I’ve been pretty quiet recently – at least it feels like I’ve not been offering much to the conversation. There are several reasons, but a big part of it is that with paid freelance work I’ve really not been able to justify the time to do things for free. I’m not going to apologize for this because I’m sure you’ll all understand that without this work my family and I can’t go on holiday.
But I’ve missed you all, even if you’ve not been missing me.
This will be a quick post, hopefully to be followed up over the next week with another. I’ve been working in a school a couple of days a week, mixing teacher coaching with some intervention classes. It’s been interesting – and enjoyable, at least after the kids stopped swearing at me – so I thought it might be worth sharing a few things I’ve done.
I’m currently reading Mentoring Mathematics Teachers, effectively a collection of research papers published as a book. Now, I don’t teach maths – except in the process of getting the physics right – but I’ve found it really interesting. It’s mainly aimed at in-school mentors for pre-service teachers (PGCE, School Direct or similar) and NQTs. I’ve got a strong interest in how we can support teachers for a longer period than just a year, and in my day job we mentor ‘Early Career Teachers’ to the end of their second year post-qualification. I’m working through about a chapter a week, making notes in the margins, and really need to blog some of the ideas. So it was perfect timing to come to Chapter 9 by Lofthouse and Wright, about encouraging reflection by using a pro forma for observations. I’ve adapted it slightly with a fair bit of success and wish I’d been using it for longer.
As a physics teacher, I feel I should now make the point that teaching is a quantum process which is changed simply by the act of being observed. If you laughed at that, congratulations and please pick up your Physics Education Geek badge on the way out.
There are four stages:
The ‘observee’ defines one or two aspects they want to focus on, choosing a couple of questions for the observer to bear in mind.
The observer makes notes of specific features in the lesson relating to these questions – no judgment, just facts.
The observer poses questions based on these features to prompt reflection and discussion.
Together, the colleagues plan future actions based on the outcome of these prompts, leading to questions for the next observed lesson.
The aim of this structure is to encourage reflective practice rather than “I saw X and you should try Y instead.” In this way both teachers gain from it as there isn’t necessarily a hierarchy in place. It would work just as well when an experienced teacher is observed by a novice, with the questions directing them towards interesting features of the lesson. I can also see it being useful for peer observation – and like all such activities, it would work best when well-separated from any kind of performance management process.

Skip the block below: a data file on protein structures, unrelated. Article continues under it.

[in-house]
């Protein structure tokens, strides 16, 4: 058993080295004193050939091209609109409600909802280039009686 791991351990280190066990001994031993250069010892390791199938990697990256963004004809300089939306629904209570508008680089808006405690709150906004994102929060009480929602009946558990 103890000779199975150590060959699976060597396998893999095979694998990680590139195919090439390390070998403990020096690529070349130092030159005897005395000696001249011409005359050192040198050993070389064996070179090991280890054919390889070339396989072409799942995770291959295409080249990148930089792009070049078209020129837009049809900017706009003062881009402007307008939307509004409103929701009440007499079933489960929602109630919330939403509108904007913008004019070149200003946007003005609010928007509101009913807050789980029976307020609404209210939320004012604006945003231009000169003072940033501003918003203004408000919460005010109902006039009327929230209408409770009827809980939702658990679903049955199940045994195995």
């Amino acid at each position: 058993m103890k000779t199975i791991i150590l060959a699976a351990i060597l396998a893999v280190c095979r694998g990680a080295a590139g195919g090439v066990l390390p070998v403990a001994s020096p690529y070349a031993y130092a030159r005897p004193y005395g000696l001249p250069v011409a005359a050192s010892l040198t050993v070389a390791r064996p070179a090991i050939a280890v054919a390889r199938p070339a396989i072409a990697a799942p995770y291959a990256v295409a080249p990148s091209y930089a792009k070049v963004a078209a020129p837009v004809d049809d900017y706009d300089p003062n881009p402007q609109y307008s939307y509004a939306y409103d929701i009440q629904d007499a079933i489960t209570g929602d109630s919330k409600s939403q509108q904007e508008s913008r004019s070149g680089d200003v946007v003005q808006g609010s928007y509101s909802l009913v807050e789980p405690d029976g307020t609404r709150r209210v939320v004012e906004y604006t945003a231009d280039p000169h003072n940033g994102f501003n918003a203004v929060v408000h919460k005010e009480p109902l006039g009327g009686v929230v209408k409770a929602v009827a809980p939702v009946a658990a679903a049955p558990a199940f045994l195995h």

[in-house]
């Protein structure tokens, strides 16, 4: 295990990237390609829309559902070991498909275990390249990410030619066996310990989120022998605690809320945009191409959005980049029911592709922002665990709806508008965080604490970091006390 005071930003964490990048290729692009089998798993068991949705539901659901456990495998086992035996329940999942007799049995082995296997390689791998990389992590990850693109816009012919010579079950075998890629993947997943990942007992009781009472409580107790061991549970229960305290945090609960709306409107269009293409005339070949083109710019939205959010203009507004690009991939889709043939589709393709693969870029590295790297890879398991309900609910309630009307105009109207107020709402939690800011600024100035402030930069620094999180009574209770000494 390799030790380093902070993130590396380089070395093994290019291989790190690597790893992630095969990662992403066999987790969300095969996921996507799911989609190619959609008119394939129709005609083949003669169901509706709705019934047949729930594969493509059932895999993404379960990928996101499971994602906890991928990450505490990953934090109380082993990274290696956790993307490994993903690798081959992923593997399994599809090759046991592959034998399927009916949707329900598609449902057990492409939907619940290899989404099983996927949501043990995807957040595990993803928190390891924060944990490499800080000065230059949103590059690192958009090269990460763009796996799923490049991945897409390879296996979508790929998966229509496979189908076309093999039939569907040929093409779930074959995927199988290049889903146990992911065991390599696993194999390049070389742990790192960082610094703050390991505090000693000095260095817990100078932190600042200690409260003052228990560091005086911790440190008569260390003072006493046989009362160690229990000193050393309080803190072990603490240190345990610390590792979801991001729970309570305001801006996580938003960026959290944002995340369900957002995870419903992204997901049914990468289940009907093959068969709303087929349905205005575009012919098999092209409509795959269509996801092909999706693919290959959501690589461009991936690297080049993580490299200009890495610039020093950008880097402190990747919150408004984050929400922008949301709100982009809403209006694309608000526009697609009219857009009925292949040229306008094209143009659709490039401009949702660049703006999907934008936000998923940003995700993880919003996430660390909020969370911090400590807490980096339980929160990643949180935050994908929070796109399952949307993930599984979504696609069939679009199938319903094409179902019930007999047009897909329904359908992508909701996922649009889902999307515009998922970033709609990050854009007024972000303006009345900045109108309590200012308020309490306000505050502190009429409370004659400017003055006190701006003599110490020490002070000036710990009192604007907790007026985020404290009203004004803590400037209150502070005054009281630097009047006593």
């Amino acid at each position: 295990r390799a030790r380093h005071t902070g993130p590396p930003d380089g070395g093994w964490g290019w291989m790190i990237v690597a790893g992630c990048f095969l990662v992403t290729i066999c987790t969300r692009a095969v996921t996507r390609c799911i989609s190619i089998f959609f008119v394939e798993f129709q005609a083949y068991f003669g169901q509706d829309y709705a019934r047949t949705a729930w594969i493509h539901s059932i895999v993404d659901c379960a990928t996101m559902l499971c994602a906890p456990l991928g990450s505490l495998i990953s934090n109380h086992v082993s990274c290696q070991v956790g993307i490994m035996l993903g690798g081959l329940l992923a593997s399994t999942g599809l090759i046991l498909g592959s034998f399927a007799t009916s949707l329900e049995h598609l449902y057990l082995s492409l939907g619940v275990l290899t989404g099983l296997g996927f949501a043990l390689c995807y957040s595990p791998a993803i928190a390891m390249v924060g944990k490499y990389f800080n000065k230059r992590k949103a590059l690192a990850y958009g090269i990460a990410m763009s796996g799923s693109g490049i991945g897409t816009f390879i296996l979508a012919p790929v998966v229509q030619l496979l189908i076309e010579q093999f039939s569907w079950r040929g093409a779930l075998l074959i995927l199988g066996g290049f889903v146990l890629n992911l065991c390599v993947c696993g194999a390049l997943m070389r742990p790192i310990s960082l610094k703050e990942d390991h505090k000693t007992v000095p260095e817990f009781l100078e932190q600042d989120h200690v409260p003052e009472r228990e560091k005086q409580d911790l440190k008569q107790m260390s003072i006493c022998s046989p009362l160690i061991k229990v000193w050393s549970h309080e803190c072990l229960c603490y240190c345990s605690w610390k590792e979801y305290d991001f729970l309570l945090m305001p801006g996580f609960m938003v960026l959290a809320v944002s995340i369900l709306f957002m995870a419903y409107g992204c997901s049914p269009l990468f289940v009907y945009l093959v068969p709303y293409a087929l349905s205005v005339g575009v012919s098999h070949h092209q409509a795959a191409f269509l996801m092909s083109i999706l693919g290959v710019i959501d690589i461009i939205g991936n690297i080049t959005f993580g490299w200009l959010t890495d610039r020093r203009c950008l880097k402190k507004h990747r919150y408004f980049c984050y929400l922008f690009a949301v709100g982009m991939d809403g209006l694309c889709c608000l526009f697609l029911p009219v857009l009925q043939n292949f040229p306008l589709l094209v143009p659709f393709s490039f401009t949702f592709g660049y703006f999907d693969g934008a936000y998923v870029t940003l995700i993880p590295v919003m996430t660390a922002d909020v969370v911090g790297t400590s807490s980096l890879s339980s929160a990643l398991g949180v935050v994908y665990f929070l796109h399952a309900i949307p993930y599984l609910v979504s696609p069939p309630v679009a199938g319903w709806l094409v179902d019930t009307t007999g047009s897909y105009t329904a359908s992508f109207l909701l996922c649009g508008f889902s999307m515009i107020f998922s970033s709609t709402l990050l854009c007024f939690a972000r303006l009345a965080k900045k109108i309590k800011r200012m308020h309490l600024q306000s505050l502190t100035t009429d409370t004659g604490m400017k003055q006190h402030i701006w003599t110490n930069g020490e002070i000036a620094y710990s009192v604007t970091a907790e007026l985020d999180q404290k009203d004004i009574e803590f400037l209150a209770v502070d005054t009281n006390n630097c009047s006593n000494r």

I should emphasize that this is my take on the process rather than a paraphrased version of the original. And, of course, I’m still tweaking it! Currently I’m following up soon after the lesson but wonder if leaving the sheet with the observed teacher so they can think about the prompts more deeply might be worthwhile. I’m numbering the evidence I see and then grouping them in the ‘Reflection Prompts’ section if appropriate – this helps me gather my thoughts and gives more than one relevant example.
EDIT: I recommend reading a great post by @bennewmark, Finding a Voice, for the issues that can arise when an observee tries to replan a lesson based on well-meaning comments from a colleague.
Please help yourself to the printable version, try it out and let me know what you think. Maybe everyone else has something better already – it’s two years since I had a lesson observed! But I’d appreciate, as ever, any feedback or suggestions.
I posted almost a fortnight ago about some data I’d like to collect about students who have chosen not to continue with Physics into sixth form. I got a few responses, which I’ve used to adjust the Google form. The questionnaire is now sorted (I hope) and I’d love to get as many responses as possible, so I’m inviting everyone to be involved. Unless there’s a good reason, I’ll close the form at the end of September. I’ve included a field for the institution postcode, so each school or sixth form should be able to get personalized data without messing around with different invitations or codes from me. The questionnaire is primarily aimed at students who:
have started AS courses after GCSEs.
achieved highly at GCSE, either in Core/Additional or separate Science courses.
haven’t started AS Physics.
I’m especially interested in those students who were capable, but chose other subjects. Attitudes to Physics for all students would of course be interesting, but it’s the ‘missed opportunities’ I’d like to know about – those students we wish had chosen ‘our’ subject. I know lots has been done on this before, but Google forms gives us as teachers the chance to collect data to use in our own schools and collate it all.
I’d love for this to be shared with students starting AS courses this month. Please feel free to pass this on to colleagues or friends who teach, and I’ll be regularly flagging it up on Twitter. Drop me a line there or via email (firstname.lastname@example.org) if you have any questions, suggestions or whatever. I’ll certainly blog about the results (if any) and it may become an article if any of the teaching magazines or journals are interested. Hopefully I’ll figure out some way to make the results searchable for individual institutions – make sure your students are entering the correct postcode.
Thanks for your interest, and in advance for your assistance!